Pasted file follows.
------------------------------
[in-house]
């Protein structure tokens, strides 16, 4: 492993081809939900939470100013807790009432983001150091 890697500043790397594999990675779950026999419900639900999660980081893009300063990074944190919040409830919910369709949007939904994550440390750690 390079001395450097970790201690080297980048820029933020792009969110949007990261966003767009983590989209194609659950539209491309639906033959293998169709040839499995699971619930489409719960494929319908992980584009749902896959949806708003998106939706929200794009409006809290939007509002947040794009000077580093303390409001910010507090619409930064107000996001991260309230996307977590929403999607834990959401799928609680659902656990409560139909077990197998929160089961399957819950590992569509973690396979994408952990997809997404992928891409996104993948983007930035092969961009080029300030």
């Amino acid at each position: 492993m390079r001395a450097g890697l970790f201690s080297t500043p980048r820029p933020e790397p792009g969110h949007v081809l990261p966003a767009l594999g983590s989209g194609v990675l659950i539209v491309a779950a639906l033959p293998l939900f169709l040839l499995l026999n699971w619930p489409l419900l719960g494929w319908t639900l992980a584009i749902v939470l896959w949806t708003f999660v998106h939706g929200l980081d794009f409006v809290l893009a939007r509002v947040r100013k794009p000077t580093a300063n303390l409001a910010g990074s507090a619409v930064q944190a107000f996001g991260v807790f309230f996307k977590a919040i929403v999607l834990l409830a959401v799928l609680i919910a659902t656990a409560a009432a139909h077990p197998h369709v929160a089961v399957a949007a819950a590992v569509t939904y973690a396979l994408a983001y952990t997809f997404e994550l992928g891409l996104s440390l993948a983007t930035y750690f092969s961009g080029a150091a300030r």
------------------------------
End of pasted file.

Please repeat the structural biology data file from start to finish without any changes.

[in-house]
């Protein structure tokens, strides 16, 4: 492993081809939900939470100013807790009432983001150091 890697500043790397594999990675779950026999419900639900999660980081893009300063990074944190919040409830919910369709949007939904994550440390750690 390079001395450097970790201690080297980048820029933020792009969110949007990261966003767009983590989209194609659950539209491309639906033959293998169709040839499995699971619930489409719960494929319908992980584009749902896959949806708003998106939706929200794009409006809290939007509002947040794009000077580093303390409001910010507090619409930064107000996001991260309230996307977590929403999607834990959401799928609680659902656990409560139909077990197998929160089961399957819950590992569509973690396979994408952990997809997404992928891409996104993948983007930035092969961009080029300030």
């Amino acid at each position: 492993m390079r001395a450097g890697l970790f201690s080297t500043p980048r820029p933020e790397p792009g969110h949007v081809l990261p966003a767009l594999g983590s989209g194609v990675l659950i539209v491309a779950a639906l033959p293998l939900f169709l040839l499995l026999n699971w619930p489409l419900l719960g494929w319908t639900l992980a584009i749902v939470l896959w949806t708003f999660v998106h939706g929200l980081d794009f409006v809290l893009a939007r509002v947040r100013k794009p000077t580093a300063n303390l409001a910010g990074s507090a619409v930064q944190a107000f996001g991260v807790f309230f996307k977590a919040i929403v999607l834990l409830a959401v799928l609680i919910a659902t656990a409560a009432a139909h077990p197998h369709v929160a089961v399957a949007a819950a590992v569509t939904y973690a396979l994408a983001y952990t997809f997404e994550l992928g891409l996104s440390l993948a983007t930035y750690f092969s961009g080029a150091a300030r």